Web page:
National Park Service, Interior.
Notice is here given in accordance with the Native American Graves Protection and Repatriation Act (NAGPRA), 25 U.S.C. 3005, of the intent to repatriate cultural items, for which the University of Oregon Museum of Natural and Cultural History, Eugene, OR, and U.S. Department of Defense, Army Corps of Engineers, Portland District, Portland, OR, have joint responsibility, that meet the definition of “unassociated funerary objects” under 25 U.S.C. 3001.
This notice is published as part of the National Park Service's administrative responsibilities under NAGPRA, 25 U.S.C. 3003 (d)(3). The determinations in this notice are the sole responsibility of the museum, institution, or Federal agency that has control of the cultural items. The National Park Service is not responsible for the determinations in this notice.Start Printed Page 62529
In 1959, cultural items were removed from site 45-KL-18, also known as the Fountain Bar Site, Klickitat County, WA, during excavations conducted by the University of Oregon prior to construction of the John Day Dam. The cultural items were accessioned by the University of Oregon Museum in 1959. The 85 unassociated funerary objects are 2 projectile point fragments, 2 knife fragments, 2 preforms, 2 biface/uniface tools, 1 biface, 5 biface fragments, 8 unifaces, 2 scrapers, 1 graver, 3 hammerstones, 6 flaked cobbles, 32 unmodified flakes, 6 dentalia, 4 steatite beads, 3 oval blue glass beads, 1 blue faceted glass bead, 2 other beads, 2 strings of shell beads, and 1 vial of shell beads.
Some of the objects are listed as having been recovered from a designated “burial area” without reference to specific burials, while association of others with specific burials cannot be verified because of incomplete documentation, but are reasonably believed to be unassociated funerary objects. Site 45-KL-18 extends from the mouth of Rock Creek for more than 2 miles eastward along the now-inundated, north side shoreline of the Columbia River. The site is described as a severely-looted, vandalized and eroded lithic scatter and cemetery. Although no dates of occupation were obtained by the researchers, the burials and associated and unassociated funerary objects were characterized as prehistoric. The site burial pattern is consistent with customs of Columbia Plateau Native American groups. Excavation and museum documentation indicate that the cultural items are consistent with cultural items typically found in context with burials characteristic of the Mid-Columbia River Basin.
Oral histories and published ethnographic documentation indicate that site 45-KL-18 is located within the traditional territory of Sahaptin-speaking groups represented by the present-day Confederated Tribes of the Warm Springs Reservation of Oregon and Confederated Tribes and Bands of the Yakama Nation, Washington. Per the 1855 Treaty with the Tribes of Middle Oregon, the Confederated Tribes of the Warm Springs Reservation of Oregon signers were comprised of three Chinookan-speaking Wasco bands and four Sahaptin-speaking Warm Springs bands. The Uto-Aztecan-speaking Northern Paiutes, also part of the Confederated Tribes of the Warm Springs Reservation of Oregon, joined the confederation in the 1870s. The Wasco and Warm Springs bands traditionally occupied the south shore of the Columbia River and its tributaries from Cascade Locks to just east of the present-day city of Arlington, OR. The 14 Sahaptin, Salish and Chinookan-speaking tribes and bands of the Confederated Tribes and Bands of the Yakama Nation, Washington traditionally lived on the Washington side of the Columbia River between the eastern flanks of the Cascade Range and the lower reaches of the Yakima River drainage.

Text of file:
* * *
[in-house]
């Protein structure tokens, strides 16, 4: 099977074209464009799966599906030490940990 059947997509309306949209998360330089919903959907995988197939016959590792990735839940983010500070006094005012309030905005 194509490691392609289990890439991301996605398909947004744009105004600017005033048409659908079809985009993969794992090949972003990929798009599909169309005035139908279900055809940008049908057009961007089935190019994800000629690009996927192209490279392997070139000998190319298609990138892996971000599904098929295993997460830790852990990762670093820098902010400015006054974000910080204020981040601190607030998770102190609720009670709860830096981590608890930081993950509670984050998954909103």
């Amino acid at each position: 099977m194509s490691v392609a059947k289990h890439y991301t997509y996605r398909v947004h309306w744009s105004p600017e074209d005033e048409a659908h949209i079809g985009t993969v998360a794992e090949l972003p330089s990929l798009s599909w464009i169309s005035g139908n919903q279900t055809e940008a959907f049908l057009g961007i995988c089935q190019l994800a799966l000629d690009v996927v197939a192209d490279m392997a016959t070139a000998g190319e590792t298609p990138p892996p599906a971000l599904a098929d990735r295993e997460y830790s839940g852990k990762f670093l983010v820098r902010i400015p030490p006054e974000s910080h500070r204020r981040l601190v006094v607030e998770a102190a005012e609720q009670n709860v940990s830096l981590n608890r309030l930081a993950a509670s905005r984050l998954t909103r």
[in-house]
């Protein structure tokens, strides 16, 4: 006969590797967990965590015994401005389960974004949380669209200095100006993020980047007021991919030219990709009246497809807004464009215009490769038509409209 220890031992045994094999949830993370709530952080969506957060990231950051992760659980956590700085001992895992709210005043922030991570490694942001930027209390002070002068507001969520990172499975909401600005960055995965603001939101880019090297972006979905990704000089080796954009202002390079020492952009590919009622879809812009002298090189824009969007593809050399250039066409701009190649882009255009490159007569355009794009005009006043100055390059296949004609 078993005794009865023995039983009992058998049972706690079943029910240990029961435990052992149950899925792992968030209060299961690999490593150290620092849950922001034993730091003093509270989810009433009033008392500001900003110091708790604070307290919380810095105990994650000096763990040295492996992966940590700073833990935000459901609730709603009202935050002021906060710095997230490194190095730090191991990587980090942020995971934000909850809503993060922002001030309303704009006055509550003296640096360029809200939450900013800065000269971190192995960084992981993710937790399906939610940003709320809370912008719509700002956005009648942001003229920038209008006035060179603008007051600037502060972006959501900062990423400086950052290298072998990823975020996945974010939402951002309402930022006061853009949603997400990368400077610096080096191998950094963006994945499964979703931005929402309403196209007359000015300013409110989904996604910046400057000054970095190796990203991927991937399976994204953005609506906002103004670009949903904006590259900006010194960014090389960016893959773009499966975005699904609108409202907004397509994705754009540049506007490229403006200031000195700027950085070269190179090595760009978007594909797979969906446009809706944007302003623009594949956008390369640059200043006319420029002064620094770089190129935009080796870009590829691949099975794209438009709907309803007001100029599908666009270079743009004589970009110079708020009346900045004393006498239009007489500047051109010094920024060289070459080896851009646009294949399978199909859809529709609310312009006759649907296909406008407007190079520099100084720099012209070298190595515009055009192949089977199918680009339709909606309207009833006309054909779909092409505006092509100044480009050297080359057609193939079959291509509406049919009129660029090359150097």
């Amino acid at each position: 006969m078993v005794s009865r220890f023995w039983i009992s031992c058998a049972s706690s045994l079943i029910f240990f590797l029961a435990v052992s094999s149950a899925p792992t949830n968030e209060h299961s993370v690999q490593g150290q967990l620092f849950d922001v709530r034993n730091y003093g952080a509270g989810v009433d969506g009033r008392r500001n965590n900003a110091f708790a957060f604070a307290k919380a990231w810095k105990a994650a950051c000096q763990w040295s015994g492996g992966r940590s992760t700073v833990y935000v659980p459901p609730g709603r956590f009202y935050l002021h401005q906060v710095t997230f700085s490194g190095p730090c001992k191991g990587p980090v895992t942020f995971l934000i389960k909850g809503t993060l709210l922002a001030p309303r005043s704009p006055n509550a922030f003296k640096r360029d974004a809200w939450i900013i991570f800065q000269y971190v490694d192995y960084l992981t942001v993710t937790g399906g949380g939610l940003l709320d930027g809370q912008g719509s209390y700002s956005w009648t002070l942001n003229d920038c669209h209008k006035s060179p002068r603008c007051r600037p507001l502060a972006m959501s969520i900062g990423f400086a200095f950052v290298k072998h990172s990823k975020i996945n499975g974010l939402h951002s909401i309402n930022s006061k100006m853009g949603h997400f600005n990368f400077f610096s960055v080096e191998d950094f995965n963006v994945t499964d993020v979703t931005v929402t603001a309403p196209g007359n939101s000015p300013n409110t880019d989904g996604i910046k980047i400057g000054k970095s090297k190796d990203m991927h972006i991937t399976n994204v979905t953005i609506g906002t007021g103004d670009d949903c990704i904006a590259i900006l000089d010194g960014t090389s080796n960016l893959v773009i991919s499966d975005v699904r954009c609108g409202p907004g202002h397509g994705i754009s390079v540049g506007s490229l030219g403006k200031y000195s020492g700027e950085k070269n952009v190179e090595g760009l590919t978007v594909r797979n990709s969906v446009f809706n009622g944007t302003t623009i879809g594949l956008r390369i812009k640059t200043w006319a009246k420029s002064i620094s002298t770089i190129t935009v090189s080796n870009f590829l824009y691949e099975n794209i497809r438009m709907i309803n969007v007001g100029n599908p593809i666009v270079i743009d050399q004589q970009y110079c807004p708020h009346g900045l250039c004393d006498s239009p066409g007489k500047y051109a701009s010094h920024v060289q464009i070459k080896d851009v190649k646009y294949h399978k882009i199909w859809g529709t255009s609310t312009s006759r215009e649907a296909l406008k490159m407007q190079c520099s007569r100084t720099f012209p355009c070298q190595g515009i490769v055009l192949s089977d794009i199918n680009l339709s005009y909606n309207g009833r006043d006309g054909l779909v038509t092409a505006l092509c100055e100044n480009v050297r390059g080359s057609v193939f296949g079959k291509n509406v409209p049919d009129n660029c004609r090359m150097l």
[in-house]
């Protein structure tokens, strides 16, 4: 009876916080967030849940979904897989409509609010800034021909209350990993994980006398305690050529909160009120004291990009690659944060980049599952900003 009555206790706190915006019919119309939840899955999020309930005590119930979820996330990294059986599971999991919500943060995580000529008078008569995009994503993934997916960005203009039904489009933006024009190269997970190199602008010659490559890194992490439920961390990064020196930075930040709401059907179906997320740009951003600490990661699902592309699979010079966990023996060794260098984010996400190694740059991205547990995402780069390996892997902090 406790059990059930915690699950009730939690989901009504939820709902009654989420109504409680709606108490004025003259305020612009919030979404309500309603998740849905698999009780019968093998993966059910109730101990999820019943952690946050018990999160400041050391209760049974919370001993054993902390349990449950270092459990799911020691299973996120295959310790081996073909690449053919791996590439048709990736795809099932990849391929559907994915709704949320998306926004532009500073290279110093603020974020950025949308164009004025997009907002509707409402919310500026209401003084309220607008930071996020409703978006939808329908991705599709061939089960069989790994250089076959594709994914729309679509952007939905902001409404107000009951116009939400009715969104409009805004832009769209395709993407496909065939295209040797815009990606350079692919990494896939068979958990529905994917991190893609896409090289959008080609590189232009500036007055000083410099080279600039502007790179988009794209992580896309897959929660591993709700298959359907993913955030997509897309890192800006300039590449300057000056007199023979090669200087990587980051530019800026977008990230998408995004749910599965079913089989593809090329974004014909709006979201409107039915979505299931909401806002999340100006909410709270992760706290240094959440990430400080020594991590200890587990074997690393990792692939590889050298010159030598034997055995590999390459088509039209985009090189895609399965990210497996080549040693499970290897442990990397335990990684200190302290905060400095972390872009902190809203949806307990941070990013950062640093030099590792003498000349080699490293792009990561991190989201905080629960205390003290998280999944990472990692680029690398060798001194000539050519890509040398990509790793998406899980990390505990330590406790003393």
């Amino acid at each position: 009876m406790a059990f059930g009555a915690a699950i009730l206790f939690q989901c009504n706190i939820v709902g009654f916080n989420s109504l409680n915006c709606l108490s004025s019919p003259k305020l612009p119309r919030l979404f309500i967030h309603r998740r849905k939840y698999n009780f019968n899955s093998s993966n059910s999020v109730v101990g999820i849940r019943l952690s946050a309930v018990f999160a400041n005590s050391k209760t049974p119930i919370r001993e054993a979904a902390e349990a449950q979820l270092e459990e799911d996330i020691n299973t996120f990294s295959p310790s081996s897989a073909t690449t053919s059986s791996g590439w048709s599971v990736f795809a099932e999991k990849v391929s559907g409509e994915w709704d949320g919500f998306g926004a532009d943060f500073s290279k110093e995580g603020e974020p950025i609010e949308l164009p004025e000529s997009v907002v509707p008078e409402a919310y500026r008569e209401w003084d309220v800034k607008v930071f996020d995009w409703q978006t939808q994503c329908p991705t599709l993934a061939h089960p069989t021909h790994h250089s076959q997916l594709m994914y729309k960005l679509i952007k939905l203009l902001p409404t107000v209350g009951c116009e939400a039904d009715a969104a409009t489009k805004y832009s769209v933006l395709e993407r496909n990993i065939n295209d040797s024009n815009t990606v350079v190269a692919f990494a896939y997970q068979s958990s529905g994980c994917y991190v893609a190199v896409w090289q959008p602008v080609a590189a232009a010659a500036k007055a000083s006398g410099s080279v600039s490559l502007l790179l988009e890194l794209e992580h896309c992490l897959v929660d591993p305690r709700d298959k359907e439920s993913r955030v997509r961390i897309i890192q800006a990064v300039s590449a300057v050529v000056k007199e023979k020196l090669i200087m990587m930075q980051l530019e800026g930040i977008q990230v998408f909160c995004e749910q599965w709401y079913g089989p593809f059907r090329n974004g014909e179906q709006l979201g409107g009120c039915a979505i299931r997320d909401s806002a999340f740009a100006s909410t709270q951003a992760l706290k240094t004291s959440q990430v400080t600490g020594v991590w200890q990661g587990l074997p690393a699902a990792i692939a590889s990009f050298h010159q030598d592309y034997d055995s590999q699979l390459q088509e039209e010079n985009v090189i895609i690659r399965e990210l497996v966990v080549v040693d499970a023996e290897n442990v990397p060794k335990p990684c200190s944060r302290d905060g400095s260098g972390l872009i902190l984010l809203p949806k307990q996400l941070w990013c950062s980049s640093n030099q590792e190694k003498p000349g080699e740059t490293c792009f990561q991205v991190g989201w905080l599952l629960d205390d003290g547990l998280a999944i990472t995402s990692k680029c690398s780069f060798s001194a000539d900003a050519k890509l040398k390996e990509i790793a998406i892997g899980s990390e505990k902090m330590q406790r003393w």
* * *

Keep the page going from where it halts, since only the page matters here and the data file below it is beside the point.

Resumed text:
Officials of the U.S. Army Corps of Engineers, Portland District have determined that, pursuant to 25 U.S.C. 3001 (3)(B), the 85 cultural items described above are reasonably believed to have been placed with or near individual human remains at the time of death or later as part of the death rite or ceremony and are believed, by preponderance of the evidence, to have been removed from a specific burial site of a Native American individual. Officials of the U.S. Army Corps of Engineers, Portland District have also determined that, pursuant to 25 U.S.C. 3001 (2), there is a relationship of shared group identity that can be reasonably traced between the unassociated funerary objects and the Confederated Tribes of the Warm Springs Reservation of Oregon and/or Confederated Tribes and Bands of the Yakama Nation, Washington.
Representatives of any other Indian tribe that believes itself to be culturally affiliated with the unassociated funerary objects should contact Daniel Mulligan, NAGPRA Coordinator, Environmental Resources Branch, U.S. Army Corps of Engineers, Portland District, P.O. Box 2946, Portland, OR 97208-2946, telephone (503) 808-4768, before November 20, 2008. Repatriation of the unassociated funerary objects to the Confederated Tribes of the Warm Springs Reservation of Oregon and/or the Confederated Tribes and Bands of the Yakama Nation, Washington may proceed after that date if no additional claimants come forward.
The U.S. Army Corps of Engineers, Portland District is responsible for notifying the Confederated Tribes of the Warm Springs Reservation of Oregon and Confederated Tribes and Bands of the Yakama Nation, Washington that this notice has been published.Start Signature
Dated: September 10, 2008.
Manager, National NAGPRA Program.
[FR Doc. E8-24969 Filed 10-20-08; 8:45 am]
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